[21]    The plaintiffs' understanding of the Zango events conflicts with the interpretation that Pfizer wishes us to draw from the docket entries (which were not presented to the District Court) and this dispute is impossible for us to resolve based on the record before us. As such, this would be an inappropriate fact for judicial notice. *fn3 See Fed. R. Evid. 201(b) ("A judicially noticed fact must be one not subject to reasonable dispute in that it is either (1) generally known within the territorial jurisdiction of the trial court or (2) capable of accurate and ready determination by resort to sources whose accuracy cannot reasonably be questioned."); see also WEINSTEIN'S FEDERAL EVIDENCE § 201.13[1][b] ("Courts will not take judicial notice of factual propositions that are subject to reasonable dispute, even if they appear as allegations in pleadings, trial testimony, or findings of fact in judgments.") (footnotes omitted). These facts, however, would seem to be relevant to the forum non conveniens analysis--perhaps providing just the type of specific information that the District Court found lacking. As such, we remand the case to the District Court for proceedings to determine what precipitated the dismissal in Zango and to evaluate whether that impacts the District Court's forum non conveniens analysis.

[22]    We also note that while this appeal was pending, another panel of this Court decided Flores v. Southern Peru Copper Corp., No. 02-9008, 2003 WL 22038598 (2d Cir. Aug. 29, 2003) (holding that plaintiffs' claims of local, intranational environmental pollution were not actionable under the ATCA because such pollution does not violate customary international law). The applicability of Flores to the instant case is not entirely clear, in large part because this issue--whether the conduct alleged qualifies as a violation of "customary international law" under the ATCA--is one that Pfizer did not address before the District Court. *fn4 Both parties have glossed over the issue on appeal.

[23]    Because we are remanding for further proceedings with respect to Pfizer's motion to dismiss on forum non conveniens grounds, we do not reach the subject of Pfizer's cross appeal--the propriety of the District Court's denial of Pfizer's Rule 12(b)(6) motion. For the foregoing reasons, we VACATE the District Court's judgment granting Pfizer's motion to dismiss on forum non conveniens grounds and REMAND the matter for further proceedings not inconsistent with this summary order.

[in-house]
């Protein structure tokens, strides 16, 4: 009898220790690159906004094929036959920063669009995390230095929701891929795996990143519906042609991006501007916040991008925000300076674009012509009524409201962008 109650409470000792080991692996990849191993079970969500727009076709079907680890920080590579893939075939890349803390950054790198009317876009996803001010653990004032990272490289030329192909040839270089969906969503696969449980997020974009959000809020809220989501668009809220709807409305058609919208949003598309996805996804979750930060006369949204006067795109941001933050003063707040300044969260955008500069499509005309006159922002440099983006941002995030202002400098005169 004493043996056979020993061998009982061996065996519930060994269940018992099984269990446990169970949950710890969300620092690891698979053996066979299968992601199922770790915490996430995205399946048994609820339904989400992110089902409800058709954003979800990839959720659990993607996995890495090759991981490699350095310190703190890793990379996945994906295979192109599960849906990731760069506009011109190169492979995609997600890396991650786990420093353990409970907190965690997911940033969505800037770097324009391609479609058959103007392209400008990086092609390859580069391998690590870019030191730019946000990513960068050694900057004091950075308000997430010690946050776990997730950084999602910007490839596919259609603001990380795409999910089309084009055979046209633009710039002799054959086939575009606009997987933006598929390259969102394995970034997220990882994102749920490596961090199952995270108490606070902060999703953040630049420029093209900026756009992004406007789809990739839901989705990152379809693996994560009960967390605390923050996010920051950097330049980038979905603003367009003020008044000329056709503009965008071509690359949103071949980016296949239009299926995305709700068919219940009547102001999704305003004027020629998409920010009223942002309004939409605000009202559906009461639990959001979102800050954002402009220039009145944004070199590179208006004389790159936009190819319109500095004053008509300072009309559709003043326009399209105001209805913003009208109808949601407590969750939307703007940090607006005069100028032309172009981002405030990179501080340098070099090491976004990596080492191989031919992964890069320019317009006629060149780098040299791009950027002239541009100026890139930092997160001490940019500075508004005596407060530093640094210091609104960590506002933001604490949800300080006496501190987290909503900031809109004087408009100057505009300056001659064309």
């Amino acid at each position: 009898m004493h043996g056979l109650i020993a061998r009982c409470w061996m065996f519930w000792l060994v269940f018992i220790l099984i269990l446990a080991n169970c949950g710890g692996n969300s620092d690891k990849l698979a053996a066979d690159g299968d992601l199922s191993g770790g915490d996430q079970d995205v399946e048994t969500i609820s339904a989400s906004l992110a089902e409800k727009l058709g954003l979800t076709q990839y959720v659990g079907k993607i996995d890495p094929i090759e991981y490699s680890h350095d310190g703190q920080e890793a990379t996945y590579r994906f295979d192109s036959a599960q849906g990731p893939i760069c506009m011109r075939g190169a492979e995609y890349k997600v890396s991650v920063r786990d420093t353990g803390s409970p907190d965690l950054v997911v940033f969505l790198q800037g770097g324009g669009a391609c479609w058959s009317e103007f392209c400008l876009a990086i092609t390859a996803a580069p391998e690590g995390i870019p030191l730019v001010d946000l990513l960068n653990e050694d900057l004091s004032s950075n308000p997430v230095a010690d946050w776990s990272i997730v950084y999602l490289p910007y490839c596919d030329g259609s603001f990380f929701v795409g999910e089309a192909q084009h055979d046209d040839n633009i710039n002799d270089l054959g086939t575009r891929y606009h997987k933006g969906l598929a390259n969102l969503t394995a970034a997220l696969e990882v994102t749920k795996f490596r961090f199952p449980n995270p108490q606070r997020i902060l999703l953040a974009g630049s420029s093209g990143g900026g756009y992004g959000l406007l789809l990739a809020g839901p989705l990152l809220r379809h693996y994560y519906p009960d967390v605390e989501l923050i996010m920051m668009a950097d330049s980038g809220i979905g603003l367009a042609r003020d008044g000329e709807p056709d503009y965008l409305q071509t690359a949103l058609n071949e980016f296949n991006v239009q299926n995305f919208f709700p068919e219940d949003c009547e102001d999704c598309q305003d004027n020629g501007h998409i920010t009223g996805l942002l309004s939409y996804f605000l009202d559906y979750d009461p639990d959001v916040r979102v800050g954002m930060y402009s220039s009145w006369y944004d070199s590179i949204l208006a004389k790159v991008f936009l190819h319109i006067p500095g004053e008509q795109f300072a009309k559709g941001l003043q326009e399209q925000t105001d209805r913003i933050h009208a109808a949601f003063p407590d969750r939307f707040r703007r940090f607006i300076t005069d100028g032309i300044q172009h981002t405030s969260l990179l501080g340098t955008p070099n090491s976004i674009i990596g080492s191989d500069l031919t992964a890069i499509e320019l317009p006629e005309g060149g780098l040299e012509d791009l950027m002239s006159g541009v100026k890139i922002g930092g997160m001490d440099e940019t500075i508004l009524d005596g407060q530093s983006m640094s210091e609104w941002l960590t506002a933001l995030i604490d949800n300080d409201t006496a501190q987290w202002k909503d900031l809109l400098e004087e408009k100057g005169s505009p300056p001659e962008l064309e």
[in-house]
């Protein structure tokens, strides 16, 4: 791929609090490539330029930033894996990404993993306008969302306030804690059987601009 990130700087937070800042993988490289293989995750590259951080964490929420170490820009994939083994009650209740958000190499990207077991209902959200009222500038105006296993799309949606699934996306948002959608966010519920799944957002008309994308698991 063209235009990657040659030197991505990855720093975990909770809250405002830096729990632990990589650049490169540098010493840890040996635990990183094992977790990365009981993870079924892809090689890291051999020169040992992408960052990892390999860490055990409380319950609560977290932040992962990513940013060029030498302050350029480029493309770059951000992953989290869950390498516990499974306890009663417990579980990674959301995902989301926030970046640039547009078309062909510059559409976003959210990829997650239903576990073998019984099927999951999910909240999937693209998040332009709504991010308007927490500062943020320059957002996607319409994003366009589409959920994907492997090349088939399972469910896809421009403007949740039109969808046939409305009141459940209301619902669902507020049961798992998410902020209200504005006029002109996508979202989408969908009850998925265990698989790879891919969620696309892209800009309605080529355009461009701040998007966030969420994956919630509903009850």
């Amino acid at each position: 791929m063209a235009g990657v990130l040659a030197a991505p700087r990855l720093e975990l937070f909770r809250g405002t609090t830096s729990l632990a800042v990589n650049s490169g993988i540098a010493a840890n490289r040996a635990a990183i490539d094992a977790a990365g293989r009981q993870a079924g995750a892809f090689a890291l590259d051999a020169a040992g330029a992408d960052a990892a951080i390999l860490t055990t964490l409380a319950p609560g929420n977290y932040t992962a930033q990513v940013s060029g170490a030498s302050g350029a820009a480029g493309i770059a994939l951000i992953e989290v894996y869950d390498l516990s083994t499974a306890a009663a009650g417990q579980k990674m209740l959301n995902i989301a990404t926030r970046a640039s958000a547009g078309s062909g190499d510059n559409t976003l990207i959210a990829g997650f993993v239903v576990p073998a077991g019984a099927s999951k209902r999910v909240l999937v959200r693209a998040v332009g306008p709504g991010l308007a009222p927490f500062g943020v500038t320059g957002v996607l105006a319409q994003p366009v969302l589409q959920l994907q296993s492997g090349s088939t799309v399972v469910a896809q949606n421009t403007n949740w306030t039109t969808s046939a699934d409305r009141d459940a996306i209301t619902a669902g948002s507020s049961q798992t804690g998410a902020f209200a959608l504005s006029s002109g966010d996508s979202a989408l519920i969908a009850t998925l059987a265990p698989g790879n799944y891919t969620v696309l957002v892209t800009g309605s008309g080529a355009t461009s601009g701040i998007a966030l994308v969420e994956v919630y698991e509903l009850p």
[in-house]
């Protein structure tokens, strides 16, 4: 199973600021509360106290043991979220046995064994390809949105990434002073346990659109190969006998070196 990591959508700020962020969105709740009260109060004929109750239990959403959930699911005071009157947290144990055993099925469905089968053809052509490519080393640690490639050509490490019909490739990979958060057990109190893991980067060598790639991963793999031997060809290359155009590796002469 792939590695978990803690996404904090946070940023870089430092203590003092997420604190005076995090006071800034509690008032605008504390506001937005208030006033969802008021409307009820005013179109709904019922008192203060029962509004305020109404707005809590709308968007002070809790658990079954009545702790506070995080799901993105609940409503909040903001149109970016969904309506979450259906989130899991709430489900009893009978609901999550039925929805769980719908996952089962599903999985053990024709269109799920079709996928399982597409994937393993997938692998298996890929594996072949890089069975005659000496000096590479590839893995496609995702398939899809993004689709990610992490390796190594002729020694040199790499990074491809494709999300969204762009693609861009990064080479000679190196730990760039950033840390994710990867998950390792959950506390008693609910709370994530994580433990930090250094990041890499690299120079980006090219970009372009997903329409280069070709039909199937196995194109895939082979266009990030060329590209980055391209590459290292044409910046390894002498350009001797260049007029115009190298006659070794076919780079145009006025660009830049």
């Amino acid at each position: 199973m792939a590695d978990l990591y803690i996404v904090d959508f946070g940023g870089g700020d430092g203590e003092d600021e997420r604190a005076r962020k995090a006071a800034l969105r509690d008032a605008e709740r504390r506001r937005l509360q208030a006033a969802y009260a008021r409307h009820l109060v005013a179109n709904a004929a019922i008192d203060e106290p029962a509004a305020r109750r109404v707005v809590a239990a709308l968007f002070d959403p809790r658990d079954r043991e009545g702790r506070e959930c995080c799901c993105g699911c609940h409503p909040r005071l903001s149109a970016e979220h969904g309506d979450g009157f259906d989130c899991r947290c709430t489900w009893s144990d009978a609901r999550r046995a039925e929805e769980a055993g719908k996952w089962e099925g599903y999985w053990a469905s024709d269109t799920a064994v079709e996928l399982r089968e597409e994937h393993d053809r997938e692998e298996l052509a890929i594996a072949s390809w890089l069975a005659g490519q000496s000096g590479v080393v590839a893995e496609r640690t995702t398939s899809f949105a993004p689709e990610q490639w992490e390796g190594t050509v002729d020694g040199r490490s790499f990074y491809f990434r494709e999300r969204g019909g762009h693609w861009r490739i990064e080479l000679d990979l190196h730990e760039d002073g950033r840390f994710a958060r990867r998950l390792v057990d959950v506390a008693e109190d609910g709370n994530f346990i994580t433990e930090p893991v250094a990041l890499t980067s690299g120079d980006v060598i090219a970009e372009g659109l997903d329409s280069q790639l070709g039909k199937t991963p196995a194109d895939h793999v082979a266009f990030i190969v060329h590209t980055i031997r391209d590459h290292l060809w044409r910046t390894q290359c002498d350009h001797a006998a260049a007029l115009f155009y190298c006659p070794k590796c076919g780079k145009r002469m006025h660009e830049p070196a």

Opinion Footnotes
 
[24]    *fn1 This brief summary of the facts is drawn largely from the District Court's memorandum and order. As the District Court did, we accept the allegations in the plaintiffs' complaint as true for purposes of resolving the motions to dismiss.

[25]    *fn2 The Zango plaintiffs' Notice of Discontinuance was dated August 19, 2002, but it was not actually filed until October 17, 2002. Thus, although plaintiffs suggested otherwise in their motion papers, the Zango dismissal did not predate the issuance of the District Court's order dismissing this case on forum non conveniens grounds. The District Court's order was dated September 16, 2002 and the judgment was entered on September 26, 2002.

[26]    *fn3 Because we are remanding, we need not take judicial notice of the other items cited by the parties, including new State Department travel warnings and other reports, and a supplemental appendix filed in Monegasque, see 311 F.3d at 499. We leave the resolution of these issues to the District Court.

[27]    *fn4 Indeed, when prodded by the District Court at oral argument on its motion, Pfizer repeatedly indicated that this threshold issue--whether the conduct alleged by the plaintiffs would violate any customary international law--was "not the subject of [its] motion." Moreover, Pfizer suggested that it would only pursue such an argument if the District Court found that the plaintiffs had adequately pleaded state action.

20031008